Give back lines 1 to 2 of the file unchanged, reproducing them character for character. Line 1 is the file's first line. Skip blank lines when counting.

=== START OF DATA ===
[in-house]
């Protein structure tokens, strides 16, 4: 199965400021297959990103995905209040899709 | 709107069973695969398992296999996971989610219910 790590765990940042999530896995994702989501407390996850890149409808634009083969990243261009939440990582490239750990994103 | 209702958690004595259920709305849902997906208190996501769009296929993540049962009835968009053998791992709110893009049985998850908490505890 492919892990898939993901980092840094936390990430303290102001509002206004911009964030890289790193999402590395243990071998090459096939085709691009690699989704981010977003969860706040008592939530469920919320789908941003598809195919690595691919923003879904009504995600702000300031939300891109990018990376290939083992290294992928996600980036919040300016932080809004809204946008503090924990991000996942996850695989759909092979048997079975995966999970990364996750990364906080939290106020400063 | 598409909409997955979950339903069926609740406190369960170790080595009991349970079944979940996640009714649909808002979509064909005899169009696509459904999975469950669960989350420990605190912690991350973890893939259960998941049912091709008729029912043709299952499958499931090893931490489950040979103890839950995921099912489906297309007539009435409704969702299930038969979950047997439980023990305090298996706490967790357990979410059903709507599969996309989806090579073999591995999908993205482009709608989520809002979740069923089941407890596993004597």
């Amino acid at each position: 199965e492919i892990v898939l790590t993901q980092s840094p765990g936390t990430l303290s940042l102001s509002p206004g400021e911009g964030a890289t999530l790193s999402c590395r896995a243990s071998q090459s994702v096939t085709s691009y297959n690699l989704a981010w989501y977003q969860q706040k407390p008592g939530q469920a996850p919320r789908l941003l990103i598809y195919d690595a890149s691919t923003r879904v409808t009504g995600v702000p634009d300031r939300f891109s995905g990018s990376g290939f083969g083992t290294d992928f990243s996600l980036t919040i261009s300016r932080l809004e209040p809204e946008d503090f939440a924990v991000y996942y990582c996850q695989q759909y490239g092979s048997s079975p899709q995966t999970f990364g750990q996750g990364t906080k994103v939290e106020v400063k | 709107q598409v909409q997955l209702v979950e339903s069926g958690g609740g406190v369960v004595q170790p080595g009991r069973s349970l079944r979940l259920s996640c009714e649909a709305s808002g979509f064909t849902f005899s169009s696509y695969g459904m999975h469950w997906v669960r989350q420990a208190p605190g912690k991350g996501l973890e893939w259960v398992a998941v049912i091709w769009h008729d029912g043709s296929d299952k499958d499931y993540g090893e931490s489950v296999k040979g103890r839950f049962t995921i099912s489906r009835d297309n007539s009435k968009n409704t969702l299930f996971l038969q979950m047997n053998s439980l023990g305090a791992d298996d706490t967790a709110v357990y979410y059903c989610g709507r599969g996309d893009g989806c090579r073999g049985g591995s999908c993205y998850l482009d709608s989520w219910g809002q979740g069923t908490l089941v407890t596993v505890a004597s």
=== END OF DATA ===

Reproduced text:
[in-house]
């Protein structure tokens, strides 16, 4: 199965400021297959990103995905209040899709 | 709107069973695969398992296999996971989610219910 790590765990940042999530896995994702989501407390996850890149409808634009083969990243261009939440990582490239750990994103 | 209702958690004595259920709305849902997906208190996501769009296929993540049962009835968009053998791992709110893009049985998850908490505890 492919892990898939993901980092840094936390990430303290102001509002206004911009964030890289790193999402590395243990071998090459096939085709691009690699989704981010977003969860706040008592939530469920919320789908941003598809195919690595691919923003879904009504995600702000300031939300891109990018990376290939083992290294992928996600980036919040300016932080809004809204946008503090924990991000996942996850695989759909092979048997079975995966999970990364996750990364906080939290106020400063 | 598409909409997955979950339903069926609740406190369960170790080595009991349970079944979940996640009714649909808002979509064909005899169009696509459904999975469950669960989350420990605190912690991350973890893939259960998941049912091709008729029912043709299952499958499931090893931490489950040979103890839950995921099912489906297309007539009435409704969702299930038969979950047997439980023990305090298996706490967790357990979410059903709507599969996309989806090579073999591995999908993205482009709608989520809002979740069923089941407890596993004597």